TECHNOLOGY MINUTE…The Remote Desktop. For the past 3-4 months Iâ€™ve been reading a lot about the outsourcing phenomenon that we all have been experiencing. Iâ€™ve read countless books and articles on the subject to get a better understanding of whatâ€™s happening in this world. A worthy book to mention is The World is Flat â€“ A brief history of the Twenty-First Century written by Thomas L. Friedman. The minute I started reading this book, I could not let it go. I just had to finish it. Some 72 hours later â€“ I was staring at my laptop and all I could see was â€œopportunityâ€ â€“ to put it mildly. There is so much happening with respect to outsourcing, but we (Pakistan) in general seem to be missing out on a lot of it. It seems to me our businessmen are akin to taking the â€œeasiestâ€ or shortest route to making money. Case in point â€“ call centers. Granted the call center industry is huge and hold great potential â€“ there are other areas in the outsourcing model that also need to be considered. For starters, let me explain (my perspective) of the call-center industry. The turn-over rate is high. Some of my business colleagues run call centers and have expressed their frustration at such a high turn-over rate. Secondly, getting the accent neutral, training, finding good project managers, handlers, the communication skills, etc., and at the end of the day, youâ€™re running a not-so-technical voice operator business. There are out there â€“ better alternatives. Every day, approximately 400-500 servers are plugged onto to the Internet. Thatâ€™s each and every day. This is somewhat a very deflated number, industry pundits put this figure to be between 1800 (low) to 3500 (high) per day. All these servers would be hosting application, websites, databases, DNS, FTP, blogs, etc. which leads us to an obvious direction â€“ all these servers need to be managed.
Recently I joked about the number of CCNAs (Cisco Certified Network Associates) job seekers in the market, coupled with the MCPs (Microsoft Certified Professionals) out there. If I were to randomly stop a bus and inquire of the passengers, sure enough you are likely to find two of each on the bus. It then dawned upon me the obvious that we were missing. Why not work in a different vertical. Many companies (including ours) work in the remote monitoring, security & configuration space. Issues like high iteration rate, customer dissatisfaction, data security, etc. do not happen very often. Despite our being into this business the demand is unbelievable. To put it mildly â€“ there is a looming crises in the industry â€“ an extreme shortage. One can easily train CCNAs and MCPs to remotely log on to these servers â€“ troubleshoot & address complaints as seen via the support ticket requests â€“ address (resolve) them and close support tickets without ever having to speak a word of spoken English. You can work from home or from a centralized office location. Such technology helpdesks and remote management services are mushrooming up everywhere.
This is only one example. Virtual secretaries are now being employed, support help desks, email inquiries for companies with a large volume of daily inquiries are being outsourced, research (for the corporate sector) in the financial services, etc. is now huge. Back office operations for the finance industry is gaining huge acceptance. Financial capitals faced with stricter regulations and extreme competition are looking ways to shave off costs â€“ by outsourcing their financial research and analysis to account firms overseas (particularly in India). Many high-volume commercial website are now employing overseas workers to answer in real-time (via web-chat), any pre-sales questions customers may have. It seems abandonment is not an option â€“ neither is waiting a few hours for an email reply. With impulsive buying at an all time high, companies are hammering away the concept that real-time customer satisfaction should be their top concerns.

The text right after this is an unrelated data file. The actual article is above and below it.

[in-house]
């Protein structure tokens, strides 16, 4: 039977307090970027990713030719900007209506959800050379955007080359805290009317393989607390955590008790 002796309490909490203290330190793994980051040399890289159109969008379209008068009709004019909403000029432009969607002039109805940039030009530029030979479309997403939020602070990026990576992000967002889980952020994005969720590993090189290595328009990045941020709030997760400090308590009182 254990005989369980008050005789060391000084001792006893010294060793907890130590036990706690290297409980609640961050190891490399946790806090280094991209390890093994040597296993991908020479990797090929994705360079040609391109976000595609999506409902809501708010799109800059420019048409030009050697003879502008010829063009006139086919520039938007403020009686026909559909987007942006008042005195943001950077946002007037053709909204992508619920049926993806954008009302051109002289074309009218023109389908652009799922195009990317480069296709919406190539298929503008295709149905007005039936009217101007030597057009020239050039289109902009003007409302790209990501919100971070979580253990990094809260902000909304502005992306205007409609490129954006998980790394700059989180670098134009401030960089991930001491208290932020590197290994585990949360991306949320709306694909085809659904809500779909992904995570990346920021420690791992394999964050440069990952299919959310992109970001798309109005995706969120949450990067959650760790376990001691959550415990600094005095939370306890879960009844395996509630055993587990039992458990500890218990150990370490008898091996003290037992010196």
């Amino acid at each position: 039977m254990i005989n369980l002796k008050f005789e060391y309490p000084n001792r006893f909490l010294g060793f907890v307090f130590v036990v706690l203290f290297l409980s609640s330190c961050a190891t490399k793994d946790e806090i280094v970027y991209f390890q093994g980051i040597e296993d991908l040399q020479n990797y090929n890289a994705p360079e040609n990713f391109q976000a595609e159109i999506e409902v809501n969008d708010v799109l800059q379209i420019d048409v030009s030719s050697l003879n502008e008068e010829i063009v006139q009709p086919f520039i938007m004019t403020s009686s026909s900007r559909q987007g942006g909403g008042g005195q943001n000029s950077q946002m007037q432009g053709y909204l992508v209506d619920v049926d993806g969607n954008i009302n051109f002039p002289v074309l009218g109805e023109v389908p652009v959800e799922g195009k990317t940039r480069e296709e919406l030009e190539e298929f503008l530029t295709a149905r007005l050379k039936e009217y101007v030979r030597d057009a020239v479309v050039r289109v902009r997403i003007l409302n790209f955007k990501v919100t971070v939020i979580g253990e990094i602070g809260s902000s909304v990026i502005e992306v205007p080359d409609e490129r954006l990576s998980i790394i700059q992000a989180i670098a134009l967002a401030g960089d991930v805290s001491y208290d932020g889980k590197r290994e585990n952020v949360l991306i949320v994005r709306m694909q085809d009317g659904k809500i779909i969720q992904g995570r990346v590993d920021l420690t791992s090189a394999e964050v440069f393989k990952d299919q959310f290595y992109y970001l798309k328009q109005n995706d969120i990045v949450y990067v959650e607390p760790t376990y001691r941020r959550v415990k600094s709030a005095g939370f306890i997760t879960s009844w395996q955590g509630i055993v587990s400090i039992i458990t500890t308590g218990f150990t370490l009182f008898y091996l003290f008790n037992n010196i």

Everyone can offer to US/European companies their facilities in Karachi or Bangalore, the only differentiator between those getting the business and those that are not is how focused these companies are in their offering vertical as well as quality. Success is sure to follow companies who can demonstrate stability, commitment and a relentless pursuit for improvement in their services offering. Often too many companies that open outsourcing shops tend to get distracted and try to be jack of all trades, whilst mastering none. The remote desktop is now so powerful, its only a question that time will answer on who will be getting the big share of this global outsourcing pie. Its not just pure numbers in IT population that will win contracts. Specialization in my opinion would be the deciding factor. Companies that cannot seem to â€œput-it-all-togetherâ€ should give serious thought of synergizing their efforts with their competitors in their local market. Its through synergy that a lot of Indian companies have been able to win contracts, by placing their combined expertise under one umbrella.
If we in Pakistan want to be able to tap into this outsourcing cycle, we need to be more focused, committed and above all try not to get distracted with every outsourcing opportunity that may come along. It is imperative for us to be able to sit down and talk with others in the local market and see how synergies can be made and how they could possibly be marketed abroad. Remember at the end of the day its better to have some share of the outsourcing Dollars than none.
This Article was originally written for Money Magazine